Flow Snakes

I am an aficionado of Spoonerisms. Sometimes I create them deliberately and oft-times they trip over my tongue quite by accident.  They are the stuff of laughter so hard your ribs hurt, or rolling your eyes into the back of your head at their atrociousness, and the ruling deity of double entendres.

Last night it snowed for the first time this season. There have been decent falls in the mountains for a while but down here at sea level the flow snakes have been conspicuously absent. Until now.

I’m sure I’ve posted a few times about how much I love the snow. If you missed them, guess what? I love snow! Growing up in a country that is a helluva lot closer the equator than Canada can do that to a gal.

It didn’t matter that these snowflakes were wet and landed with a splat on the ground rather than gently drifting in front of the streetlamps and, after due deliberation, decide to snuggle into the crook of a chestnut tree branch. It didn’t matter that they melted almost before they arrived.

It was snow, and it took my breath away.


“I grew up thinking of snow as a luxury you visit”John Landis, who directed, among many movies, ‘The Blues Brothers’,  and ‘An American Werewolf in London’



9 comments on “Flow Snakes

  1. We had snow here yesterday too – accompanied by temperatures that dipped down to -20C. The snow is so cold it’s powdery dust, easily brushed off the windscreen.

    I like snow to look at through the window. I’m less enthused when I’m shovelling it!


  2. Cat says:

    I love the idea of a “pest ghost”! Ummm – could we swap some of our warm for some of your cold?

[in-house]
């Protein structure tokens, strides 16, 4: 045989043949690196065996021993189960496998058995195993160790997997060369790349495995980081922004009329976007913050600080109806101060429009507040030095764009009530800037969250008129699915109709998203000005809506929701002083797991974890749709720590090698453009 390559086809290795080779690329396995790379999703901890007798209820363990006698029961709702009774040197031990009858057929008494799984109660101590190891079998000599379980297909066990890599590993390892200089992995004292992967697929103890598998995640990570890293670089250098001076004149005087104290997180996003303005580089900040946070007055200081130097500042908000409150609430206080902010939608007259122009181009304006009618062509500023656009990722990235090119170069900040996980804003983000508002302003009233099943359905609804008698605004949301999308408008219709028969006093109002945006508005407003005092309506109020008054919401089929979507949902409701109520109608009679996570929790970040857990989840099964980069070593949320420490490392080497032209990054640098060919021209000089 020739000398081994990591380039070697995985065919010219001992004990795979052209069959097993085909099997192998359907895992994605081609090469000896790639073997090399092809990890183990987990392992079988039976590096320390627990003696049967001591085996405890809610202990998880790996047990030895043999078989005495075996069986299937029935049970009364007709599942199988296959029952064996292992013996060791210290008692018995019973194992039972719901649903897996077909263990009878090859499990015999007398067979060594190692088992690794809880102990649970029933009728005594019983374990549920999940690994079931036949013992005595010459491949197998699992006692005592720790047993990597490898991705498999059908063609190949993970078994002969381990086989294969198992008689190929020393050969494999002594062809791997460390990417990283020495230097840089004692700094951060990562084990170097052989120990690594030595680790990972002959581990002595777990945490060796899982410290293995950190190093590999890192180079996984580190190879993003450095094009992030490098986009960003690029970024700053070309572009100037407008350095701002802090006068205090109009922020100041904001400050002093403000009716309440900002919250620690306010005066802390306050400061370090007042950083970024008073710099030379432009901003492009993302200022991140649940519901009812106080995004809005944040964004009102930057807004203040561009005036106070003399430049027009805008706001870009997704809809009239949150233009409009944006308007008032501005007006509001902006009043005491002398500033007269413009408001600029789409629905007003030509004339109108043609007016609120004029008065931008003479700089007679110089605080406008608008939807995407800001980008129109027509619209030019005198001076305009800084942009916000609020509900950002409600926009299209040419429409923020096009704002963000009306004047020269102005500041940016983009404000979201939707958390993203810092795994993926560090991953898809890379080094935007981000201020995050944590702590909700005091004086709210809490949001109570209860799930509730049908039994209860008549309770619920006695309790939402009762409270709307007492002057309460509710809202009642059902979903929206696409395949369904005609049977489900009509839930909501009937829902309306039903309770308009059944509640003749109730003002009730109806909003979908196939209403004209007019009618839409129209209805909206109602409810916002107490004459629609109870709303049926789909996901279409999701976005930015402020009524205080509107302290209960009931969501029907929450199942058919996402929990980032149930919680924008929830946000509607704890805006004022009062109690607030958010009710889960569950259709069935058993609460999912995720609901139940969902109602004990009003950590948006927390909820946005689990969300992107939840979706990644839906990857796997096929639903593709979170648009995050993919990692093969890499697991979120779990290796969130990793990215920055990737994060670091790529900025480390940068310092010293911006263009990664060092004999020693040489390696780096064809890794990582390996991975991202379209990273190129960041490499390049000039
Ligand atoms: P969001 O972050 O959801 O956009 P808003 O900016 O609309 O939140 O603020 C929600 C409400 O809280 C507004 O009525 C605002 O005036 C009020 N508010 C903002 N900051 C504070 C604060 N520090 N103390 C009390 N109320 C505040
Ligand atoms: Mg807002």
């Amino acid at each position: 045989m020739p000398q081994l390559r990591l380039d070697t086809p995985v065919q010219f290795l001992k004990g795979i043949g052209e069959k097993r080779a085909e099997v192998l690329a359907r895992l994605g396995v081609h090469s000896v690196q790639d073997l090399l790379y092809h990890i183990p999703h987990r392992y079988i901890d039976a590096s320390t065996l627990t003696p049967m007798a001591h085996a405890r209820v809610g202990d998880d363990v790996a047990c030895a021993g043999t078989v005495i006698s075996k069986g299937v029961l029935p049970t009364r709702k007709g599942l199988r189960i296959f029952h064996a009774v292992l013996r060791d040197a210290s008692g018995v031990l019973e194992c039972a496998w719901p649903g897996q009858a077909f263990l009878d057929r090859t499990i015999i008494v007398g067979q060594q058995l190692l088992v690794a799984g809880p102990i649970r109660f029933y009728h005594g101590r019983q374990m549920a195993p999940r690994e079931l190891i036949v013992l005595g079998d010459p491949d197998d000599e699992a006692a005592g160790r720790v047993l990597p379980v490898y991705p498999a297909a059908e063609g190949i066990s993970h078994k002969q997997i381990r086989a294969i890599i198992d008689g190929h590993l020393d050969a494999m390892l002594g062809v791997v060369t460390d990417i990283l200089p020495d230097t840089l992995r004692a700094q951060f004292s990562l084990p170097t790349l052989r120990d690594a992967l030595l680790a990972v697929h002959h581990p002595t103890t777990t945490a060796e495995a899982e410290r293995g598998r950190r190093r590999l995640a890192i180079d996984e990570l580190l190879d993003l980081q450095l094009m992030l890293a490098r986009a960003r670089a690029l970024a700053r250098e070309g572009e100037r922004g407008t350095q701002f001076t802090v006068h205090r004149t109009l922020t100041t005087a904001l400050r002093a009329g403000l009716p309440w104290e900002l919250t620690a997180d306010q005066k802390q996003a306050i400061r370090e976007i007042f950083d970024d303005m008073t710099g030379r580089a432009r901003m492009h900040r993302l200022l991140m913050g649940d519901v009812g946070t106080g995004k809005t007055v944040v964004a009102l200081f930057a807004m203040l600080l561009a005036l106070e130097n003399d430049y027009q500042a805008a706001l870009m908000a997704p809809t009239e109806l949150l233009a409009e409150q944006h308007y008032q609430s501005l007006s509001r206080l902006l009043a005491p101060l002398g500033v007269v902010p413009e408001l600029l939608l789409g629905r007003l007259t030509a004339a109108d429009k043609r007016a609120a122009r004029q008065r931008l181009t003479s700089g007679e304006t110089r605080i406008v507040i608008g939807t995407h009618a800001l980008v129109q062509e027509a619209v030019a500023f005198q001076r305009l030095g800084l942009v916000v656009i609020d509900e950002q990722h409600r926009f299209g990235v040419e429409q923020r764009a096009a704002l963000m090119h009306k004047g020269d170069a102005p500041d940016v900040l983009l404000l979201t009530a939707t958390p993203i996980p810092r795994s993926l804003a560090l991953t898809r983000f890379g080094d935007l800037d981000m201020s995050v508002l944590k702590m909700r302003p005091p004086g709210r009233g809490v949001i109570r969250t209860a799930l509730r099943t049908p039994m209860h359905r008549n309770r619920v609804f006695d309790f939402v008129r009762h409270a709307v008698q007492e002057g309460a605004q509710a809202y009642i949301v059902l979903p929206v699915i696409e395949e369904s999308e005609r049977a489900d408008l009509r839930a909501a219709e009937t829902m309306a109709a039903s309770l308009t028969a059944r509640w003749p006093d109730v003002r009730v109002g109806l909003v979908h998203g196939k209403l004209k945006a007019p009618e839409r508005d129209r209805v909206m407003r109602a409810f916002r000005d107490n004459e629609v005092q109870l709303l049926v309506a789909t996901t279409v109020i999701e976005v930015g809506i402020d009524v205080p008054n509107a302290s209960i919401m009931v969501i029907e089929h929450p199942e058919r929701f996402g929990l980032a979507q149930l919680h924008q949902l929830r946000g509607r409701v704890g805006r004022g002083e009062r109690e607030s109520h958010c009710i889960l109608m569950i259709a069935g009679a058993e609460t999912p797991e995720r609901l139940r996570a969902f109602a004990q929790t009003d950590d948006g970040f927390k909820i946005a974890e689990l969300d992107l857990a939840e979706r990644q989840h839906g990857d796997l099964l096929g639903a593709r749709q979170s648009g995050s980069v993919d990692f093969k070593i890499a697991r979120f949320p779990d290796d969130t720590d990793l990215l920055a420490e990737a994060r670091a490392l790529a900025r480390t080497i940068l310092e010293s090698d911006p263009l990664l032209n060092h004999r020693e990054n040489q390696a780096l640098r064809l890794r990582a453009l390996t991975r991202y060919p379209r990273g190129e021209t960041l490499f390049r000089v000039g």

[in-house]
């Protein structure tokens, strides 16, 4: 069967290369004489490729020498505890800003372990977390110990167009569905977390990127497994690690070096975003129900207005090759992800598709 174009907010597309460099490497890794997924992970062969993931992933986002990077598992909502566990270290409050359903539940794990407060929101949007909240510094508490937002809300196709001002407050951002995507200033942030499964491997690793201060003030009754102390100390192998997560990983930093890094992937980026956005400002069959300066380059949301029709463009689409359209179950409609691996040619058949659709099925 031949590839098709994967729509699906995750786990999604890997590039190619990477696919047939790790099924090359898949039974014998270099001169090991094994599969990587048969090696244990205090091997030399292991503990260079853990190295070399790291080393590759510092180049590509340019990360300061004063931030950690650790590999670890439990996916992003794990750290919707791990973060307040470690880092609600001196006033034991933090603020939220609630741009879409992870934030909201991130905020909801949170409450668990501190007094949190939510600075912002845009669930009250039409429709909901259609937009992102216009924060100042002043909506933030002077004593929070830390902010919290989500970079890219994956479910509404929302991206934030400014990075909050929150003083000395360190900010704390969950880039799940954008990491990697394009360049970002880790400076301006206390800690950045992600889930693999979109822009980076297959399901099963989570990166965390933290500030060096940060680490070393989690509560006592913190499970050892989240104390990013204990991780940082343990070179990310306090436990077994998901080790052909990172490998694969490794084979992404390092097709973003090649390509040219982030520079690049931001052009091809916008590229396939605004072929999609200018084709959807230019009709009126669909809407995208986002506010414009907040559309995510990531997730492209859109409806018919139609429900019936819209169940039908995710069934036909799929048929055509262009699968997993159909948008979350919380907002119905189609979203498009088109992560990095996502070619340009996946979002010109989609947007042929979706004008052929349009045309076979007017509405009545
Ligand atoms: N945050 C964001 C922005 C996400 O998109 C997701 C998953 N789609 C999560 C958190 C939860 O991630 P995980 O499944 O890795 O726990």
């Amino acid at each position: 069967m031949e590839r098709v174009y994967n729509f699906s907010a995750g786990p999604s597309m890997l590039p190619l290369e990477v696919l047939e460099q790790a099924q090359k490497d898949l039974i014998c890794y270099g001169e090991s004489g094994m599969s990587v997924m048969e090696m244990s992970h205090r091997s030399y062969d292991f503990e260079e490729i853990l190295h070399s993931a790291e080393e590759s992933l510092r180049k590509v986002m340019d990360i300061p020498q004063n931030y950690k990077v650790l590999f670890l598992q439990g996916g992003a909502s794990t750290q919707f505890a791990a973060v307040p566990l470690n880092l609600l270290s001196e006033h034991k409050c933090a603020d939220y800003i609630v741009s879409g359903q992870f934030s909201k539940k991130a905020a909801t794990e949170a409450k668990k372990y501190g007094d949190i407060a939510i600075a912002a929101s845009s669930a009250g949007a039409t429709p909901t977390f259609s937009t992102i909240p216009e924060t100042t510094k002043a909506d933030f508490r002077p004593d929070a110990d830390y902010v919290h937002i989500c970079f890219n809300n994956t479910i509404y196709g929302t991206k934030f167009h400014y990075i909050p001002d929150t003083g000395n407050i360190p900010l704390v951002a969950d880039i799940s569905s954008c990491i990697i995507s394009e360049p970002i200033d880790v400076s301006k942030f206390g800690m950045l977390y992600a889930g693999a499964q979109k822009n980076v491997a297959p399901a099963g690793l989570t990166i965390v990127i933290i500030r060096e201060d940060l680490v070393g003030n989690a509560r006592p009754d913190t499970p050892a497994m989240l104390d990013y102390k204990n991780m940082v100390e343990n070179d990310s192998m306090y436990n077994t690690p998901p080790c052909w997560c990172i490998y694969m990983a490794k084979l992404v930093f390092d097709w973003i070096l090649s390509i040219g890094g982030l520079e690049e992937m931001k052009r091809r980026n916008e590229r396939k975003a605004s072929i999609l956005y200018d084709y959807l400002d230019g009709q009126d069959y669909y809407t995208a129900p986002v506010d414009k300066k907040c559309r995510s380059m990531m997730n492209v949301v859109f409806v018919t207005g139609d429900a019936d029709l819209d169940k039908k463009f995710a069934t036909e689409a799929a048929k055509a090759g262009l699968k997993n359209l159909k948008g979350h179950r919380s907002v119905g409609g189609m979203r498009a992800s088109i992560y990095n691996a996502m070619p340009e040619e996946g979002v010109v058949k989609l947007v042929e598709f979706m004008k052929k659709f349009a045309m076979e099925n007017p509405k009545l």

• Widdershins says:

      adventurerc123 commented on this post that it’s -20C where she is, (a bit further east than me – on the other side of the Rockies) and it isn’t even winter yet! … she probably wouldn’t mind sharing!


  3. It has been very cold for the past few days. I was outside running in -20C this morning. My face mask froze into a stiff sheet of ice across my mouth and, of all things, my tummy felt very cold. It can hurt to breathe although I think it’s the dryness of the air rather than the chilly temperature. (Luckily it’s meant to warm up this week when a chinook swings through town. It could be worse: I could live somewhere that stays frozen when winter arrives, like Saskatoon or Winnipeg.)

    I’ll be happy to share my winter weather if you’ll send me some warmth!


  4. jannatwrites says:

    Ooh, I love the snow, too. Might be because we never get any where I live, I don’t know. It does look so pretty when it’s falling.


  5. londonmabel says:

    A thick wet snow usually comes with low clouds and milder weather, so it’s nice to stomp around in (provided you don’t need to actually GET anywhere at a certain time.) But a whooshy, powdery, high wind snow day… brrr.

    Oddly we haven’t had snowfall here yet. Unusual.

    I finished your book by the way! Quel detailed world you built! It’s golden age sci fi crossed with hot-to-trot lesbians! Nice job. 🙂


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